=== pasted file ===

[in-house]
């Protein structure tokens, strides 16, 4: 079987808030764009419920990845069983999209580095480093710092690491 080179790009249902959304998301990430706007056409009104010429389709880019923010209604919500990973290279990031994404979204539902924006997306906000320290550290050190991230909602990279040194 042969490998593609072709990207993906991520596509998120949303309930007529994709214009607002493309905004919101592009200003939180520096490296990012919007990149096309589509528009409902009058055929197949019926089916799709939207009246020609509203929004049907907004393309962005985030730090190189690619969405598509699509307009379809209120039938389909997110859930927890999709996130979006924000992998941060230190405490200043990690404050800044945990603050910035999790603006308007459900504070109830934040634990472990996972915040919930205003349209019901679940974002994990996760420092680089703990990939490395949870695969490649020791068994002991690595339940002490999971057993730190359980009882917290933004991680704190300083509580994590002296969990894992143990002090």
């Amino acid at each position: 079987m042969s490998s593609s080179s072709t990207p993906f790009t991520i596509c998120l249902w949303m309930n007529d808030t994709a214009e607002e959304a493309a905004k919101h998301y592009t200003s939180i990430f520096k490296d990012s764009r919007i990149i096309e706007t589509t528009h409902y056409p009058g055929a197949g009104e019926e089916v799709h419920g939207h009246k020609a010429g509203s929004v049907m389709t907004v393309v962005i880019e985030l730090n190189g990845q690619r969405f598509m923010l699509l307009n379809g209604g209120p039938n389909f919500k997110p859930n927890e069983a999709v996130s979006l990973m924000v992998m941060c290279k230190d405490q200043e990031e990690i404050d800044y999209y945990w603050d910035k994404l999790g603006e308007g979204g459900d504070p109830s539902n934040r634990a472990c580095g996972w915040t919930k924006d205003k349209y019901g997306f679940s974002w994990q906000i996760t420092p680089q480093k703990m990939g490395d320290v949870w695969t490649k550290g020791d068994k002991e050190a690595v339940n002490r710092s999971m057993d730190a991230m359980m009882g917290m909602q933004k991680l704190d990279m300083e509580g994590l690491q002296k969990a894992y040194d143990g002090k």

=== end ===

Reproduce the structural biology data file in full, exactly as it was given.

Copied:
[in-house]
């Protein structure tokens, strides 16, 4: 079987808030764009419920990845069983999209580095480093710092690491 080179790009249902959304998301990430706007056409009104010429389709880019923010209604919500990973290279990031994404979204539902924006997306906000320290550290050190991230909602990279040194 042969490998593609072709990207993906991520596509998120949303309930007529994709214009607002493309905004919101592009200003939180520096490296990012919007990149096309589509528009409902009058055929197949019926089916799709939207009246020609509203929004049907907004393309962005985030730090190189690619969405598509699509307009379809209120039938389909997110859930927890999709996130979006924000992998941060230190405490200043990690404050800044945990603050910035999790603006308007459900504070109830934040634990472990996972915040919930205003349209019901679940974002994990996760420092680089703990990939490395949870695969490649020791068994002991690595339940002490999971057993730190359980009882917290933004991680704190300083509580994590002296969990894992143990002090």
């Amino acid at each position: 079987m042969s490998s593609s080179s072709t990207p993906f790009t991520i596509c998120l249902w949303m309930n007529d808030t994709a214009e607002e959304a493309a905004k919101h998301y592009t200003s939180i990430f520096k490296d990012s764009r919007i990149i096309e706007t589509t528009h409902y056409p009058g055929a197949g009104e019926e089916v799709h419920g939207h009246k020609a010429g509203s929004v049907m389709t907004v393309v962005i880019e985030l730090n190189g990845q690619r969405f598509m923010l699509l307009n379809g209604g209120p039938n389909f919500k997110p859930n927890e069983a999709v996130s979006l990973m924000v992998m941060c290279k230190d405490q200043e990031e990690i404050d800044y999209y945990w603050d910035k994404l999790g603006e308007g979204g459900d504070p109830s539902n934040r634990a472990c580095g996972w915040t919930k924006d205003k349209y019901g997306f679940s974002w994990q906000i996760t420092p680089q480093k703990m990939g490395d320290v949870w695969t490649k550290g020791d068994k002991e050190a690595v339940n002490r710092s999971m057993d730190a991230m359980m009882g917290m909602q933004k991680l704190d990279m300083e509580g994590l690491q002296k969990a894992y040194d143990g002090k």